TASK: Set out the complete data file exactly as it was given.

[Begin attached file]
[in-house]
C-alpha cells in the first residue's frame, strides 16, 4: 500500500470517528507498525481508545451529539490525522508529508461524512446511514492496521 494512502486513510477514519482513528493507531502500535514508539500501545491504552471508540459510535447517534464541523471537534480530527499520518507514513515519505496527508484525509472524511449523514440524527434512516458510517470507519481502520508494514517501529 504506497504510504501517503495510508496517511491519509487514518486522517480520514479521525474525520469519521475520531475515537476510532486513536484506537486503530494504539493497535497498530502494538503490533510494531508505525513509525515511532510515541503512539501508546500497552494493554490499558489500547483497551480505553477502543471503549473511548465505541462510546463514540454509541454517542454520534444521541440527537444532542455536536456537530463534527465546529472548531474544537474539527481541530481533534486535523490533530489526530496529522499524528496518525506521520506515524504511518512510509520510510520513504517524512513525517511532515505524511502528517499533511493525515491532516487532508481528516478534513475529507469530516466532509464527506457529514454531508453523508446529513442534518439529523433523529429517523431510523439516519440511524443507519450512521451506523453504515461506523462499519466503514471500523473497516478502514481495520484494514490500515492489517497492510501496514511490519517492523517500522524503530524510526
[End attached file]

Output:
[in-house]
C-alpha cells in the first residue's frame, strides 16, 4: 500500500470517528507498525481508545451529539490525522508529508461524512446511514492496521 494512502486513510477514519482513528493507531502500535514508539500501545491504552471508540459510535447517534464541523471537534480530527499520518507514513515519505496527508484525509472524511449523514440524527434512516458510517470507519481502520508494514517501529 504506497504510504501517503495510508496517511491519509487514518486522517480520514479521525474525520469519521475520531475515537476510532486513536484506537486503530494504539493497535497498530502494538503490533510494531508505525513509525515511532510515541503512539501508546500497552494493554490499558489500547483497551480505553477502543471503549473511548465505541462510546463514540454509541454517542454520534444521541440527537444532542455536536456537530463534527465546529472548531474544537474539527481541530481533534486535523490533530489526530496529522499524528496518525506521520506515524504511518512510509520510510520513504517524512513525517511532515505524511502528517499533511493525515491532516487532508481528516478534513475529507469530516466532509464527506457529514454531508453523508446529513442534518439529523433523529429517523431510523439516519440511524443507519450512521451506523453504515461506523462499519466503514471500523473497516478502514481495520484494514490500515492489517497492510501496514511490519517492523517500522524503530524510526